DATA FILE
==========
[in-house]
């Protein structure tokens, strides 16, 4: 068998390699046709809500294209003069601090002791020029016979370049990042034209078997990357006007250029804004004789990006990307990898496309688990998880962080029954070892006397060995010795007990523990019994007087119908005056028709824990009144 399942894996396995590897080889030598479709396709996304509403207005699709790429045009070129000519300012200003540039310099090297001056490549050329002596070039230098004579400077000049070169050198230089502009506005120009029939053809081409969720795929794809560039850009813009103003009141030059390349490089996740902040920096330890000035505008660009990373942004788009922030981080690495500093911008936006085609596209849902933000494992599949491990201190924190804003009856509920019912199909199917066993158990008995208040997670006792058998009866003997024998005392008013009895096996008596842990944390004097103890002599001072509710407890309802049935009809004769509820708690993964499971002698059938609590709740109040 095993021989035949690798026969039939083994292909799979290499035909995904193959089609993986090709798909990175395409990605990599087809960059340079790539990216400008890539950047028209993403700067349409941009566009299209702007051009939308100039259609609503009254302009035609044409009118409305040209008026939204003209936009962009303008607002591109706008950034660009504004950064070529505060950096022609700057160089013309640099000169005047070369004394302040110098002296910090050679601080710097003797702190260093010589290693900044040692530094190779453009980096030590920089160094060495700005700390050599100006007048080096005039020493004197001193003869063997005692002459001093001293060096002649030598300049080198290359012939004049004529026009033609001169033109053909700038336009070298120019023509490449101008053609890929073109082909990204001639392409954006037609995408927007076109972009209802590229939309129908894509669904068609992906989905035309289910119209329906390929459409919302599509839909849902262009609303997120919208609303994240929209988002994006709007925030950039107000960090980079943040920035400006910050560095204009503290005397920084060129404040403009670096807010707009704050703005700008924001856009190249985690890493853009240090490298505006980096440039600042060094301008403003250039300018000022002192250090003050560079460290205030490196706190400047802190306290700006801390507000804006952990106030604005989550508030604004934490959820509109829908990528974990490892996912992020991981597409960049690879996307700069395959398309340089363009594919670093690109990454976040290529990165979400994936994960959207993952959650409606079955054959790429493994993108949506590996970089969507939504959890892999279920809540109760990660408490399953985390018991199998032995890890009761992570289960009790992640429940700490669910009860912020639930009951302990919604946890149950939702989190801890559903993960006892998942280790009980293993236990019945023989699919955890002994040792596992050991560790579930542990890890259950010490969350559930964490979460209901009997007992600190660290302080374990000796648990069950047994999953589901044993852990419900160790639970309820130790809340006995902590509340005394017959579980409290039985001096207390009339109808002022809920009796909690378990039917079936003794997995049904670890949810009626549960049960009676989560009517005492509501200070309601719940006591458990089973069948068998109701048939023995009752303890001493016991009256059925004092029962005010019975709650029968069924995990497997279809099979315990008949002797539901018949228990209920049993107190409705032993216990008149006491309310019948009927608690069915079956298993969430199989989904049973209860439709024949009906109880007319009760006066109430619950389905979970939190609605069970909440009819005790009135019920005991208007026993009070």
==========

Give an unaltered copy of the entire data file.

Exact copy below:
[in-house]
């Protein structure tokens, strides 16, 4: 068998390699046709809500294209003069601090002791020029016979370049990042034209078997990357006007250029804004004789990006990307990898496309688990998880962080029954070892006397060995010795007990523990019994007087119908005056028709824990009144 399942894996396995590897080889030598479709396709996304509403207005699709790429045009070129000519300012200003540039310099090297001056490549050329002596070039230098004579400077000049070169050198230089502009506005120009029939053809081409969720795929794809560039850009813009103003009141030059390349490089996740902040920096330890000035505008660009990373942004788009922030981080690495500093911008936006085609596209849902933000494992599949491990201190924190804003009856509920019912199909199917066993158990008995208040997670006792058998009866003997024998005392008013009895096996008596842990944390004097103890002599001072509710407890309802049935009809004769509820708690993964499971002698059938609590709740109040 095993021989035949690798026969039939083994292909799979290499035909995904193959089609993986090709798909990175395409990605990599087809960059340079790539990216400008890539950047028209993403700067349409941009566009299209702007051009939308100039259609609503009254302009035609044409009118409305040209008026939204003209936009962009303008607002591109706008950034660009504004950064070529505060950096022609700057160089013309640099000169005047070369004394302040110098002296910090050679601080710097003797702190260093010589290693900044040692530094190779453009980096030590920089160094060495700005700390050599100006007048080096005039020493004197001193003869063997005692002459001093001293060096002649030598300049080198290359012939004049004529026009033609001169033109053909700038336009070298120019023509490449101008053609890929073109082909990204001639392409954006037609995408927007076109972009209802590229939309129908894509669904068609992906989905035309289910119209329906390929459409919302599509839909849902262009609303997120919208609303994240929209988002994006709007925030950039107000960090980079943040920035400006910050560095204009503290005397920084060129404040403009670096807010707009704050703005700008924001856009190249985690890493853009240090490298505006980096440039600042060094301008403003250039300018000022002192250090003050560079460290205030490196706190400047802190306290700006801390507000804006952990106030604005989550508030604004934490959820509109829908990528974990490892996912992020991981597409960049690879996307700069395959398309340089363009594919670093690109990454976040290529990165979400994936994960959207993952959650409606079955054959790429493994993108949506590996970089969507939504959890892999279920809540109760990660408490399953985390018991199998032995890890009761992570289960009790992640429940700490669910009860912020639930009951302990919604946890149950939702989190801890559903993960006892998942280790009980293993236990019945023989699919955890002994040792596992050991560790579930542990890890259950010490969350559930964490979460209901009997007992600190660290302080374990000796648990069950047994999953589901044993852990419900160790639970309820130790809340006995902590509340005394017959579980409290039985001096207390009339109808002022809920009796909690378990039917079936003794997995049904670890949810009626549960049960009676989560009517005492509501200070309601719940006591458990089973069948068998109701048939023995009752303890001493016991009256059925004092029962005010019975709650029968069924995990497997279809099979315990008949002797539901018949228990209920049993107190409705032993216990008149006491309310019948009927608690069915079956298993969430199989989904049973209860439709024949009906109880007319009760006066109430619950389905979970939190609605069970909440009819005790009135019920005991208007026993009070």